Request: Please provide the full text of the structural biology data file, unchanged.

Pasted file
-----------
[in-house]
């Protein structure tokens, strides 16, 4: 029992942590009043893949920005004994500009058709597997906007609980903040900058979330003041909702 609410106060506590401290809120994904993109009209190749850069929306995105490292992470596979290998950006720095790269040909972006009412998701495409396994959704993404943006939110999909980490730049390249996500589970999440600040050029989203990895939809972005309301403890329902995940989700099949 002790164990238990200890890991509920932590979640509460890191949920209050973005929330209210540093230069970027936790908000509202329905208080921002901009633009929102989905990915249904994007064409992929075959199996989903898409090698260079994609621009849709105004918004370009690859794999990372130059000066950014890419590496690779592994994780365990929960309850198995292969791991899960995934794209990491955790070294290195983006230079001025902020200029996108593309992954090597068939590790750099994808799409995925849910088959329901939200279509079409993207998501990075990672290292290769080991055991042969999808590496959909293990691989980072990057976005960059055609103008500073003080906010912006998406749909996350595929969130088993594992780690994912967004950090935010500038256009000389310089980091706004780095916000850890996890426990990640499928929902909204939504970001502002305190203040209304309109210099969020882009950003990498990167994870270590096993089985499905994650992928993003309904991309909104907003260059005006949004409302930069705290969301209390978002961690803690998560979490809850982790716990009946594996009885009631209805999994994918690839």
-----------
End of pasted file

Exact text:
[in-house]
């Protein structure tokens, strides 16, 4: 029992942590009043893949920005004994500009058709597997906007609980903040900058979330003041909702 609410106060506590401290809120994904993109009209190749850069929306995105490292992470596979290998950006720095790269040909972006009412998701495409396994959704993404943006939110999909980490730049390249996500589970999440600040050029989203990895939809972005309301403890329902995940989700099949 002790164990238990200890890991509920932590979640509460890191949920209050973005929330209210540093230069970027936790908000509202329905208080921002901009633009929102989905990915249904994007064409992929075959199996989903898409090698260079994609621009849709105004918004370009690859794999990372130059000066950014890419590496690779592994994780365990929960309850198995292969791991899960995934794209990491955790070294290195983006230079001025902020200029996108593309992954090597068939590790750099994808799409995925849910088959329901939200279509079409993207998501990075990672290292290769080991055991042969999808590496959909293990691989980072990057976005960059055609103008500073003080906010912006998406749909996350595929969130088993594992780690994912967004950090935010500038256009000389310089980091706004780095916000850890996890426990990640499928929902909204939504970001502002305190203040209304309109210099969020882009950003990498990167994870270590096993089985499905994650992928993003309904991309909104907003260059005006949004409302930069705290969301209390978002961690803690998560979490809850982790716990009946594996009885009631209805999994994918690839």